Courts

Another Former Employee Sues Collin College, Alleges Discrimination Based on Race and Disability

Several former employees are taking Collin College to court.
Several former employees are taking Collin College to court. Photo by Tingey Injury Law Firm on Unsplash
In September and October, two educators filed separate lawsuits against their former employer, Collin College. Now, the school has a hat trick on its hands.

Earlier this month, a third former employee sued the college, which he’s accused of retaliation and discrimination on the basis of race and disability, among other complaints. In court documents filed on Nov. 4, Keith Otto, an Antigua and Barbuda native, claims his supervisor created a hostile work environment for him.

The complaint was filed in the U.S. District Court’s Northern District of Texas. In 2019, Otto also filed dual charges against the school with the Dallas District of the U.S. Equal Employment Opportunity Commission and the Texas Workforce Commission’s Civil Rights Division.

Otto was hired as a business advisor in May 2015 and remained at Collin College until October 2018, documents show. He’s alleging the school violated multiple federal protections, including Title VII of the Civil Rights Act and the Americans with Disabilities Act.


“My workplace was permeated with discriminatory intimidation, ridicule and insult which adversely altered the conditions of my employment,” Otto wrote in part.

In the documents, Otto claims that he faced numerous discriminatory acts throughout his employment. He says his initial request for accommodation wasn’t approved for more than two years — until a few months before his “wrongful termination.”

“My workplace was permeated with discriminatory intimidation, ridicule and insult." – Keith Otto, former Collin College employee

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Otto also wrote that his former supervisor displayed “continual favoritism” toward his white coworkers, who weren’t held to the same strict standards. The supervisor allegedly directed those colleagues to “spy on” Otto’s work and report purported shortcomings, including "trivial grammatical mistakes."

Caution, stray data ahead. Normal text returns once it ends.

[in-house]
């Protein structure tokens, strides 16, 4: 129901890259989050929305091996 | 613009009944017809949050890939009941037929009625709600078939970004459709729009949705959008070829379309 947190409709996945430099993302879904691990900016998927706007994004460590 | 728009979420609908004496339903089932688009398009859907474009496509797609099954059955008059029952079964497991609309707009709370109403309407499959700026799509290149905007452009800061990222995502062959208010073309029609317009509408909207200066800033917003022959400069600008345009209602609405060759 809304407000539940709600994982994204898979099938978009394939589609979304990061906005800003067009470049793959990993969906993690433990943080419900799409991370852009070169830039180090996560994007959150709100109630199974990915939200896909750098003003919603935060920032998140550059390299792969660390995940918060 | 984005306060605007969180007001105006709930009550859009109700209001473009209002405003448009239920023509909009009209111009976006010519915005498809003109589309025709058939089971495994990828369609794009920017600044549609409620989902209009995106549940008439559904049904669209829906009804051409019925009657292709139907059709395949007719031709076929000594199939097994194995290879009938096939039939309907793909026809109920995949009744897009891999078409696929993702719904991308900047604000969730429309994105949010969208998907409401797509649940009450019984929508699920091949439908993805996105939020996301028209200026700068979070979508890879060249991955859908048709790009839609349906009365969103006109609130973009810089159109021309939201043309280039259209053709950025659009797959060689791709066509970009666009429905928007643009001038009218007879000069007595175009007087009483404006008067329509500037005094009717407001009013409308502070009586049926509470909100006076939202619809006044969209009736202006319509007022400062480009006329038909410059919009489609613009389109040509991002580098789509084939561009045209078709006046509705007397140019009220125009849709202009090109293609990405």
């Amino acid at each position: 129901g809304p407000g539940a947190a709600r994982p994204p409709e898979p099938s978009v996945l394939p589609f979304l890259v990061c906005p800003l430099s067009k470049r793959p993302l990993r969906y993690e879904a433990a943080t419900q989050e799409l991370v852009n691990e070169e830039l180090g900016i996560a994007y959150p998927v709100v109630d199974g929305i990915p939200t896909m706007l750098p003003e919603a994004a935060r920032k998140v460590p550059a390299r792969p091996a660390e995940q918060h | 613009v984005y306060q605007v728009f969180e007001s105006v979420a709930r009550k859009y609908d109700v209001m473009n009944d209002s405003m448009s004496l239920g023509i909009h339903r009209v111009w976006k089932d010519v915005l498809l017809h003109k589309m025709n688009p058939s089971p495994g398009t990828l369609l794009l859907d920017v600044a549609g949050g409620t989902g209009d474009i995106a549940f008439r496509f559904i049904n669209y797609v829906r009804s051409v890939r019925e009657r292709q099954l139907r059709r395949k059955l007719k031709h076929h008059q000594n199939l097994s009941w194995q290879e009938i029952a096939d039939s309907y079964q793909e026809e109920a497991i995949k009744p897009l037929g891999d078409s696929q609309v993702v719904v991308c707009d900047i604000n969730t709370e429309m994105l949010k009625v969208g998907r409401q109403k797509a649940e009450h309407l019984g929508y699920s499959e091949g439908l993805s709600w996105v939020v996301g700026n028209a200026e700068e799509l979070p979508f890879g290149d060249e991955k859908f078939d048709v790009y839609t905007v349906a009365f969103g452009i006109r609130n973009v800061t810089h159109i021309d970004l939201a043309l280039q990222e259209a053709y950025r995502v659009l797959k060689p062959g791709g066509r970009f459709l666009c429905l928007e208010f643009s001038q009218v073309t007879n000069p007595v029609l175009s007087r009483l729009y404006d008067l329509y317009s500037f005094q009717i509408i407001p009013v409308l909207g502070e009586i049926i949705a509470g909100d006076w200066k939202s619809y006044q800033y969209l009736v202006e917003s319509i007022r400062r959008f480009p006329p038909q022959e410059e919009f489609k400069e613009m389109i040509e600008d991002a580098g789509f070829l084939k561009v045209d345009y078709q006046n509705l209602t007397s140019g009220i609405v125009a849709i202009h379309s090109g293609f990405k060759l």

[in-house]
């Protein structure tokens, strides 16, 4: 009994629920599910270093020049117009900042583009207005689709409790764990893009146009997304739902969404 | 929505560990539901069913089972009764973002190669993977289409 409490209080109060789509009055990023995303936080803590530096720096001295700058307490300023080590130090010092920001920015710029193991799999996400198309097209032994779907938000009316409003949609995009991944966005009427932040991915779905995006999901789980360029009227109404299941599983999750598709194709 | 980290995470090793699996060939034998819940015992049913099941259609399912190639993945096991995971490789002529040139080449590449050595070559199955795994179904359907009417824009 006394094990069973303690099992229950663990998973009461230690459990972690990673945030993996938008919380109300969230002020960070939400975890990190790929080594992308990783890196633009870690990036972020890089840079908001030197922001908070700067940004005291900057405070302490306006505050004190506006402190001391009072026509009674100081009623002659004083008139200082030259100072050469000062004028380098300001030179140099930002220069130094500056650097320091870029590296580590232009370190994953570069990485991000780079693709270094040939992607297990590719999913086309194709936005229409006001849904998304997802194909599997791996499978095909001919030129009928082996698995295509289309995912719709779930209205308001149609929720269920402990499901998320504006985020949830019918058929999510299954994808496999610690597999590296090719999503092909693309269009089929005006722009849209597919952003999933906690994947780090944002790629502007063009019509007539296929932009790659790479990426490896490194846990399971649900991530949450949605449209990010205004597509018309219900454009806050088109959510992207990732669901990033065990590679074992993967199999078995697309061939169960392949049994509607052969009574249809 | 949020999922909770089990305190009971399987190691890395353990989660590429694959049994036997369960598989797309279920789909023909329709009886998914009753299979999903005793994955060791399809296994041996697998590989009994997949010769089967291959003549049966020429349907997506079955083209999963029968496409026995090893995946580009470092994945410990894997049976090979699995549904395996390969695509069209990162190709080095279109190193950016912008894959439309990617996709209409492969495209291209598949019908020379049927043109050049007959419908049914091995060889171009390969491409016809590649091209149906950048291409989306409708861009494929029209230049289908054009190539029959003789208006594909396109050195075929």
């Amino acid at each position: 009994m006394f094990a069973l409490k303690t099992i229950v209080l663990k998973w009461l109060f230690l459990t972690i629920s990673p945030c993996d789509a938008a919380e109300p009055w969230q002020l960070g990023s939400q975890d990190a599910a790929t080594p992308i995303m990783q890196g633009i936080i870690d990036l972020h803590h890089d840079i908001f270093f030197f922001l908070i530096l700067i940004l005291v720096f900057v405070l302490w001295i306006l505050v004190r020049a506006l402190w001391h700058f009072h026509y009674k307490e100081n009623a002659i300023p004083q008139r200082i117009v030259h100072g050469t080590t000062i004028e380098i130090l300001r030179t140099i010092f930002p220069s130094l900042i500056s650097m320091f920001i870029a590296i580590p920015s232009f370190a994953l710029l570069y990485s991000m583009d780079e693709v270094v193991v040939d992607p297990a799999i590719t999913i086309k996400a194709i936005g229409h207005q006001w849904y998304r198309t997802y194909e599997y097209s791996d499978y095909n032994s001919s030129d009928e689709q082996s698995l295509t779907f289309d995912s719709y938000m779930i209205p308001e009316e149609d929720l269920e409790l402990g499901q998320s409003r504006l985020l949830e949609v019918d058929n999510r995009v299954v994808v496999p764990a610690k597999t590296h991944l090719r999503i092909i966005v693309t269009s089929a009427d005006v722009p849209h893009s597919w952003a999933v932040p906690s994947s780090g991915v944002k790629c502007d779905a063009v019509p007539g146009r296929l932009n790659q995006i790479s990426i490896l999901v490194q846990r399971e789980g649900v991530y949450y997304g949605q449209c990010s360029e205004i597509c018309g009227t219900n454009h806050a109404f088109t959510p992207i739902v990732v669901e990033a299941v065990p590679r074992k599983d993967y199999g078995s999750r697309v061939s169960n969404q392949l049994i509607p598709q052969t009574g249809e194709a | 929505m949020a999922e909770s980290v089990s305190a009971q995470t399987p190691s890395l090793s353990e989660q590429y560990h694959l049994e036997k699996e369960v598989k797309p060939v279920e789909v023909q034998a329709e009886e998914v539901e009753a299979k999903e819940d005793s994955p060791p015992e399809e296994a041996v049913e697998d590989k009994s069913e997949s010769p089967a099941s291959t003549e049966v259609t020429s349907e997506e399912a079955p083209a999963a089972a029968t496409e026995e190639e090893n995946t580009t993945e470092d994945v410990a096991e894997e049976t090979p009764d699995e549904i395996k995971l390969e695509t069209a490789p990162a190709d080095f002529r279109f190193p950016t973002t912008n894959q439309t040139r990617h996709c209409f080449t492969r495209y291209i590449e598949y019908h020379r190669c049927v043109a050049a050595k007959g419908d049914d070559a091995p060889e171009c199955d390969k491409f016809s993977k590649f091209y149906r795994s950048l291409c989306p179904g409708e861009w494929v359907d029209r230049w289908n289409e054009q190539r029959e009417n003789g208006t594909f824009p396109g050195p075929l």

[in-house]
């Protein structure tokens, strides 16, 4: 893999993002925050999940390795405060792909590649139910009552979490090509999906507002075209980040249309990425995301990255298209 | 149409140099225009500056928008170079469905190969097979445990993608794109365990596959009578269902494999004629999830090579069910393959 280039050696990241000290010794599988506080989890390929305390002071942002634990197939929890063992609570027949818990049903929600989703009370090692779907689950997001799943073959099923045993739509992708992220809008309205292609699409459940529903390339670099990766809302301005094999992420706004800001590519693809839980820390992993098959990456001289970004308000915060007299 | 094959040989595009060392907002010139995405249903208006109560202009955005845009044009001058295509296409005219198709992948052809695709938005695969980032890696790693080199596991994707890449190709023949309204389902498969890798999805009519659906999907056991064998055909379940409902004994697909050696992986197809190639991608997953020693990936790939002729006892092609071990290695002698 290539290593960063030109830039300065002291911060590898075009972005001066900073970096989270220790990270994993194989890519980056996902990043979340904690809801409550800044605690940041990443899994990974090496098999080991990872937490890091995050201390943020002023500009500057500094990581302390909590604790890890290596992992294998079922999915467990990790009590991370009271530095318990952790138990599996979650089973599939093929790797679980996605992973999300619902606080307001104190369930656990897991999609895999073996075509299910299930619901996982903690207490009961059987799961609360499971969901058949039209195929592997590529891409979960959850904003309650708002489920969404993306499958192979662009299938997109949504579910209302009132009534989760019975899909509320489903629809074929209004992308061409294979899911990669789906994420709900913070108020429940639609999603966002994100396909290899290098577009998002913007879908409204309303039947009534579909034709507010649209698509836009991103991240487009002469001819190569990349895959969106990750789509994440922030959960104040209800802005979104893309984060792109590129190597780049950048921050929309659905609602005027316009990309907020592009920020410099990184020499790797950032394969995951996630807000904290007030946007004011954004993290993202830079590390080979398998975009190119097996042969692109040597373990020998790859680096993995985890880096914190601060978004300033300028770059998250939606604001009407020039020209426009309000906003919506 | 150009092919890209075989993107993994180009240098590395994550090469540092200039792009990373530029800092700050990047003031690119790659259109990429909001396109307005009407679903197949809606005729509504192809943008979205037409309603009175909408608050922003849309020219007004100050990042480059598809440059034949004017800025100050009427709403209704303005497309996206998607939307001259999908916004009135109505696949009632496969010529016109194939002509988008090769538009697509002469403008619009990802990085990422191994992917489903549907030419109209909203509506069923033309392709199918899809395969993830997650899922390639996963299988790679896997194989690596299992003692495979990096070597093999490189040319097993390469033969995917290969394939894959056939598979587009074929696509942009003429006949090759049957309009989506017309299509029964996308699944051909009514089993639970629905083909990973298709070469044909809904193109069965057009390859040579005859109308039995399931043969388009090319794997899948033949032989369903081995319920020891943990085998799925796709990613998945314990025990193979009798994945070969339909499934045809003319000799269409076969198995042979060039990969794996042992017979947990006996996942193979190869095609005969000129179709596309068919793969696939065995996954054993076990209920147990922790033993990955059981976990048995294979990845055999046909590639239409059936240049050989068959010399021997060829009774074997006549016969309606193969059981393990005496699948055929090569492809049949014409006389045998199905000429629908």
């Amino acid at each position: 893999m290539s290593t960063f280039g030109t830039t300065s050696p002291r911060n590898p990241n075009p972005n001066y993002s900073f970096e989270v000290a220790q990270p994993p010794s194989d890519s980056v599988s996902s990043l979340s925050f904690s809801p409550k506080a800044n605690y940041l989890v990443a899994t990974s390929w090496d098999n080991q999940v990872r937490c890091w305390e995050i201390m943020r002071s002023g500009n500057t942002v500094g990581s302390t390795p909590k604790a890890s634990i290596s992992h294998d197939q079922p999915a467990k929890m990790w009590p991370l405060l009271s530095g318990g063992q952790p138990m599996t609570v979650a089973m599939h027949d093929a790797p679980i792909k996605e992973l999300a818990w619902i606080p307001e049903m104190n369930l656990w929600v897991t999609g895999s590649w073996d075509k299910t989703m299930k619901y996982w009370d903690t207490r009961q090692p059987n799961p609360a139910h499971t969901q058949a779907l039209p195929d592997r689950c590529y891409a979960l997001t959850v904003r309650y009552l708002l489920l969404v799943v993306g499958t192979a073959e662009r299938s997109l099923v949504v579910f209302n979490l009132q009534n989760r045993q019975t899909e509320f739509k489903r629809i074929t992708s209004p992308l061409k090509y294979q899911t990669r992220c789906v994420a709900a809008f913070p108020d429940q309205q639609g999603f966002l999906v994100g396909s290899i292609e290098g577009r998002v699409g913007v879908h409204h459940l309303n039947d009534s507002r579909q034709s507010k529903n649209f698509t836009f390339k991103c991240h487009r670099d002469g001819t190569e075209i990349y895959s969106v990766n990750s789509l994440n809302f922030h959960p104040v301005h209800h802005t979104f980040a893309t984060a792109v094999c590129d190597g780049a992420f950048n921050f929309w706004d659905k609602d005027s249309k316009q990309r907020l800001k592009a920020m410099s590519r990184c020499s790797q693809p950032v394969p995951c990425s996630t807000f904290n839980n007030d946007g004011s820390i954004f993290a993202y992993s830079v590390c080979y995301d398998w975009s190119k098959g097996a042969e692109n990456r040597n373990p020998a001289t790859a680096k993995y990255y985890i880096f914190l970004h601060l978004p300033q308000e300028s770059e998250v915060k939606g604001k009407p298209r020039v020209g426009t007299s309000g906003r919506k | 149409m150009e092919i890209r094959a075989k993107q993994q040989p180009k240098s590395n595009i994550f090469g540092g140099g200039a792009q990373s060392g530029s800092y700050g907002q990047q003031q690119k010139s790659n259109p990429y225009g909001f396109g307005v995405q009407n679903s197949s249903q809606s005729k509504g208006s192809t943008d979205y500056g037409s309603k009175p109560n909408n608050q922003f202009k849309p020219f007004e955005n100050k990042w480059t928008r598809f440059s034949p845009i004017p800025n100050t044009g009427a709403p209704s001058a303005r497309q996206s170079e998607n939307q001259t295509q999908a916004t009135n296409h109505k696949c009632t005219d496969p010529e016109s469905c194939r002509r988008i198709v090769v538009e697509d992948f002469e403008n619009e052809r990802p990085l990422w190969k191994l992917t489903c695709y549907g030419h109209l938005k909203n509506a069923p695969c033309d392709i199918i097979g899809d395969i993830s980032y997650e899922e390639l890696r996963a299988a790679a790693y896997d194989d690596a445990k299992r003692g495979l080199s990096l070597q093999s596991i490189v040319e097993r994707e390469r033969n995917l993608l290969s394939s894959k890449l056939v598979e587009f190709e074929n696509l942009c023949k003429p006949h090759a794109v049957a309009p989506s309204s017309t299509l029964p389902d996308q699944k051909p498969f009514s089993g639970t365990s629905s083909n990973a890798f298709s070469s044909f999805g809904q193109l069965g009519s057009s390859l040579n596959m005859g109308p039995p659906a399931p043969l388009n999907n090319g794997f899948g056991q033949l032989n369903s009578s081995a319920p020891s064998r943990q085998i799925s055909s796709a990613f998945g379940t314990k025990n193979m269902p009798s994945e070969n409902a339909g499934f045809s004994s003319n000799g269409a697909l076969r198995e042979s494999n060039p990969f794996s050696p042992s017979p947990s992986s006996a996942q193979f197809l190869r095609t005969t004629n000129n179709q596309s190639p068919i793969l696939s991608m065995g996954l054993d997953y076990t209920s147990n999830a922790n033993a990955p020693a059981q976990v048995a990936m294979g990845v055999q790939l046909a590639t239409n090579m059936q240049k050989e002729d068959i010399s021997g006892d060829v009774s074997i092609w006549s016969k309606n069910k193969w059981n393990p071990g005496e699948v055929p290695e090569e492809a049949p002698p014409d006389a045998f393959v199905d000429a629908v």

“Neither I nor the other black professional were ever tasked to monitor the white co-workers’ databases,” Otto wrote.

In addition, Otto says that despite his disability, the supervisor would often interrupt his work, undermining his productivity. Otto also alleges the supervisor tried to cover up a white colleague’s threatening behavior toward him.


“All co-workers saw this co-worker screaming and cursing profanities at me in an office meeting: then he jumped up, bolted from our meeting and left work for the day,” Otto wrote. He added that the “unprovoked misconduct” violated school standards but that the incident went unreported by his supervisor.

Among other requests, Otto is asking for lost back wages, re-employment and compensatory damages for emotional distress.

Otto did not return the Observer’s requests for comment by publication time.

In an email, Collin College spokesperson Kirk Dickey said the school is aware of the latest lawsuit.

“The college has responded to Mr. Otto’s allegations since his separation from the college’s employment in October 2018,” he continued. “Out of respect for the privacy of former employees, it is our practice not to comment on litigation of this type in the media.”

Multiple professors have come forward with allegations against Collin College in recent months. Some have claimed they were let go because they criticized the school's COVID-19 response; others cite their involvement in a local non-bargaining teachers' union.

One Asian administrator accused a provost of race-based discrimination, the Allen American reported in April. A Black professor resigned earlier this year, alleging years of racial harassment.
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Simone Carter, a staff news reporter at the Dallas Observer, graduated from the University of North Texas' Mayborn School of Journalism. Her favorite color is red, but she digs Miles Davis' Kind of Blue.
Contact: Simone Carter